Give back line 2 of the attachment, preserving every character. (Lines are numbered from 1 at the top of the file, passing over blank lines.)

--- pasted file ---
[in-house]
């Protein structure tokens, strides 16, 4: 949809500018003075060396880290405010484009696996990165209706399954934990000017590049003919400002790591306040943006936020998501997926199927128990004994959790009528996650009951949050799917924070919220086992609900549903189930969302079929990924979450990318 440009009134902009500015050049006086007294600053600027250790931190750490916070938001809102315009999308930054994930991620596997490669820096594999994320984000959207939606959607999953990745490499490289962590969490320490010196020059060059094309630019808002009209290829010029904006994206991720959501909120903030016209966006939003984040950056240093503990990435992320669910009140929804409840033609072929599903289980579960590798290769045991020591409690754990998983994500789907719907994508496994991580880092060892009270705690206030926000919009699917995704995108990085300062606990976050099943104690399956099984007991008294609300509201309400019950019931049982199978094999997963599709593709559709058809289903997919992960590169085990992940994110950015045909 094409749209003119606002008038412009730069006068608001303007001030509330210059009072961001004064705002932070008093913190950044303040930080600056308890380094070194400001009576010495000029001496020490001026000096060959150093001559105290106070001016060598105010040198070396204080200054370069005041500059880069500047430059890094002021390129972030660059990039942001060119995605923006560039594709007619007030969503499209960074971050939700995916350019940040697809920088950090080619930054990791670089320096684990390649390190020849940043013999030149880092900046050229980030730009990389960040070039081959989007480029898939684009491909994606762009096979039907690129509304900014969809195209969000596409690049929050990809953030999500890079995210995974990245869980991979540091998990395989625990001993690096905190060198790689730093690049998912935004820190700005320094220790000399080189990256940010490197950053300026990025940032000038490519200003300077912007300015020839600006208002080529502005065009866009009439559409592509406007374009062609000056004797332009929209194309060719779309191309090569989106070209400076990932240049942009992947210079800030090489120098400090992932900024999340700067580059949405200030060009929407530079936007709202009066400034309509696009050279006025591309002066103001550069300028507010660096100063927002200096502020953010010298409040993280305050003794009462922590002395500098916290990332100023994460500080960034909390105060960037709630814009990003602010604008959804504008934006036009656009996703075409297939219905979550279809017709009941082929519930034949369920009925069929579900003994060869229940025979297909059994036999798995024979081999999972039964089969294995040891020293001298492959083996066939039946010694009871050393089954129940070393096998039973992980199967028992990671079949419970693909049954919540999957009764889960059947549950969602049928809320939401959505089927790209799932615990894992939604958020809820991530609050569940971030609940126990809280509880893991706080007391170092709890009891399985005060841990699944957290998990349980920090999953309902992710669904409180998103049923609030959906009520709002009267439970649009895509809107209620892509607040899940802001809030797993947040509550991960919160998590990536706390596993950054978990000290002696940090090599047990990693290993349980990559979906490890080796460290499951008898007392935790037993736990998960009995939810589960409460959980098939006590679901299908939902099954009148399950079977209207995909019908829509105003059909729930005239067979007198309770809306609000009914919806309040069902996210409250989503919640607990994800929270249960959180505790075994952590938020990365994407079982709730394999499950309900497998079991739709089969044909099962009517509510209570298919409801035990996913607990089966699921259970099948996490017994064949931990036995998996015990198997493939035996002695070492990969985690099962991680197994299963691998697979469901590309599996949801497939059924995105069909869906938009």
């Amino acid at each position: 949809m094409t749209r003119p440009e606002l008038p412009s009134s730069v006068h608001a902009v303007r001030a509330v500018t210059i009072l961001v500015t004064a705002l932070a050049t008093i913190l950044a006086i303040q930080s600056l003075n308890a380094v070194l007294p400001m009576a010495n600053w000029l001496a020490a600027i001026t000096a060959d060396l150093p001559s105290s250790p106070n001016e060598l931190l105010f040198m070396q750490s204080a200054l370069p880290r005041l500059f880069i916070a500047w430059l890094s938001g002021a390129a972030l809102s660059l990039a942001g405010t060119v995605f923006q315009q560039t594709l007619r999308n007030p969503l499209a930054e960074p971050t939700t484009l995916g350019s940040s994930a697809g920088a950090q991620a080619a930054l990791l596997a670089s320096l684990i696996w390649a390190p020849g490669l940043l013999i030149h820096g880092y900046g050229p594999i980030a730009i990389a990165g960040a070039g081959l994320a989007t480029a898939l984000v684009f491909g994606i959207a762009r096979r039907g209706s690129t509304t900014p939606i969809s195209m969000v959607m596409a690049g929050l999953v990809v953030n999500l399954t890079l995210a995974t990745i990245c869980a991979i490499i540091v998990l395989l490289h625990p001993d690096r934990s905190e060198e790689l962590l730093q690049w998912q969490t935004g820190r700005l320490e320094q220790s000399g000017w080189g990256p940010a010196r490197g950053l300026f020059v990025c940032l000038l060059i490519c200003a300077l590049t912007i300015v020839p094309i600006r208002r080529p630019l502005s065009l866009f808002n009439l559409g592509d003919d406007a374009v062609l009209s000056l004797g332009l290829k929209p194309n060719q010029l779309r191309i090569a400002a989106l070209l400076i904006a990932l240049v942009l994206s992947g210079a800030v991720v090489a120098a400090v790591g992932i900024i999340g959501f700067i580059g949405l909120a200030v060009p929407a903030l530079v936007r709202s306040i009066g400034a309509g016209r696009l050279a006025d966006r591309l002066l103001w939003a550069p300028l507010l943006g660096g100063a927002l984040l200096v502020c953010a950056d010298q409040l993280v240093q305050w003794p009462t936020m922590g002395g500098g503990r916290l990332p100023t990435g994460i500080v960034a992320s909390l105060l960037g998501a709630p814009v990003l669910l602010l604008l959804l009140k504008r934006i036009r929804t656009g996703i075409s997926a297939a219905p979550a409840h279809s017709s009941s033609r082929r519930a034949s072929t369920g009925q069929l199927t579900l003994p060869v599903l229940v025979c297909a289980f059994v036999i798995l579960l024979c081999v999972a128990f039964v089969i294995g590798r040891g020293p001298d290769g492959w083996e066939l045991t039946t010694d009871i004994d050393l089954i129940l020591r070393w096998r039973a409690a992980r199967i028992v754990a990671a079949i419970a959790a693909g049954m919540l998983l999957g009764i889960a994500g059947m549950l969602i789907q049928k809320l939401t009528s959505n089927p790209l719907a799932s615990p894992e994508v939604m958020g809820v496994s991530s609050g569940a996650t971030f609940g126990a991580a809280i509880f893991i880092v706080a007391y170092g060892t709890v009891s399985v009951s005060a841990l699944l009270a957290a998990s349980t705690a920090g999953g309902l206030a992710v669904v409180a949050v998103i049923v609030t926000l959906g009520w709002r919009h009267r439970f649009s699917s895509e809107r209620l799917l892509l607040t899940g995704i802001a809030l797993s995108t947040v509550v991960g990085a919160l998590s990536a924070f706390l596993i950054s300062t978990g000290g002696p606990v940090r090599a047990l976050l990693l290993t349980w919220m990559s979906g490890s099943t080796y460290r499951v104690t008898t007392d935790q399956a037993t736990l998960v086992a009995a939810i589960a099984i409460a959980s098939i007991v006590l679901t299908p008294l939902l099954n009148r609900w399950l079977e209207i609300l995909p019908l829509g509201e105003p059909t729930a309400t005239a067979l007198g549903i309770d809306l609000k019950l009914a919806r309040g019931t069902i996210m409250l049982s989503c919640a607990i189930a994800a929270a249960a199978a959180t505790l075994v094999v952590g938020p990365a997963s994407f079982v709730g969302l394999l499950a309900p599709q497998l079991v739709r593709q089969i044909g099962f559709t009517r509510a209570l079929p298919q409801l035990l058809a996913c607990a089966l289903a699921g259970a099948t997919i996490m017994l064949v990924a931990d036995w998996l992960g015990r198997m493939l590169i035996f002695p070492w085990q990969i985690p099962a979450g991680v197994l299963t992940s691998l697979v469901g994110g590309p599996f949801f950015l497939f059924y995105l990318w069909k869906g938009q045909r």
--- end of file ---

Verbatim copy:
């Protein structure tokens, strides 16, 4: 949809500018003075060396880290405010484009696996990165209706399954934990000017590049003919400002790591306040943006936020998501997926199927128990004994959790009528996650009951949050799917924070919220086992609900549903189930969302079929990924979450990318 440009009134902009500015050049006086007294600053600027250790931190750490916070938001809102315009999308930054994930991620596997490669820096594999994320984000959207939606959607999953990745490499490289962590969490320490010196020059060059094309630019808002009209290829010029904006994206991720959501909120903030016209966006939003984040950056240093503990990435992320669910009140929804409840033609072929599903289980579960590798290769045991020591409690754990998983994500789907719907994508496994991580880092060892009270705690206030926000919009699917995704995108990085300062606990976050099943104690399956099984007991008294609300509201309400019950019931049982199978094999997963599709593709559709058809289903997919992960590169085990992940994110950015045909 094409749209003119606002008038412009730069006068608001303007001030509330210059009072961001004064705002932070008093913190950044303040930080600056308890380094070194400001009576010495000029001496020490001026000096060959150093001559105290106070001016060598105010040198070396204080200054370069005041500059880069500047430059890094002021390129972030660059990039942001060119995605923006560039594709007619007030969503499209960074971050939700995916350019940040697809920088950090080619930054990791670089320096684990390649390190020849940043013999030149880092900046050229980030730009990389960040070039081959989007480029898939684009491909994606762009096979039907690129509304900014969809195209969000596409690049929050990809953030999500890079995210995974990245869980991979540091998990395989625990001993690096905190060198790689730093690049998912935004820190700005320094220790000399080189990256940010490197950053300026990025940032000038490519200003300077912007300015020839600006208002080529502005065009866009009439559409592509406007374009062609000056004797332009929209194309060719779309191309090569989106070209400076990932240049942009992947210079800030090489120098400090992932900024999340700067580059949405200030060009929407530079936007709202009066400034309509696009050279006025591309002066103001550069300028507010660096100063927002200096502020953010010298409040993280305050003794009462922590002395500098916290990332100023994460500080960034909390105060960037709630814009990003602010604008959804504008934006036009656009996703075409297939219905979550279809017709009941082929519930034949369920009925069929579900003994060869229940025979297909059994036999798995024979081999999972039964089969294995040891020293001298492959083996066939039946010694009871050393089954129940070393096998039973992980199967028992990671079949419970693909049954919540999957009764889960059947549950969602049928809320939401959505089927790209799932615990894992939604958020809820991530609050569940971030609940126990809280509880893991706080007391170092709890009891399985005060841990699944957290998990349980920090999953309902992710669904409180998103049923609030959906009520709002009267439970649009895509809107209620892509607040899940802001809030797993947040509550991960919160998590990536706390596993950054978990000290002696940090090599047990990693290993349980990559979906490890080796460290499951008898007392935790037993736990998960009995939810589960409460959980098939006590679901299908939902099954009148399950079977209207995909019908829509105003059909729930005239067979007198309770809306609000009914919806309040069902996210409250989503919640607990994800929270249960959180505790075994952590938020990365994407079982709730394999499950309900497998079991739709089969044909099962009517509510209570298919409801035990996913607990089966699921259970099948996490017994064949931990036995998996015990198997493939035996002695070492990969985690099962991680197994299963691998697979469901590309599996949801497939059924995105069909869906938009």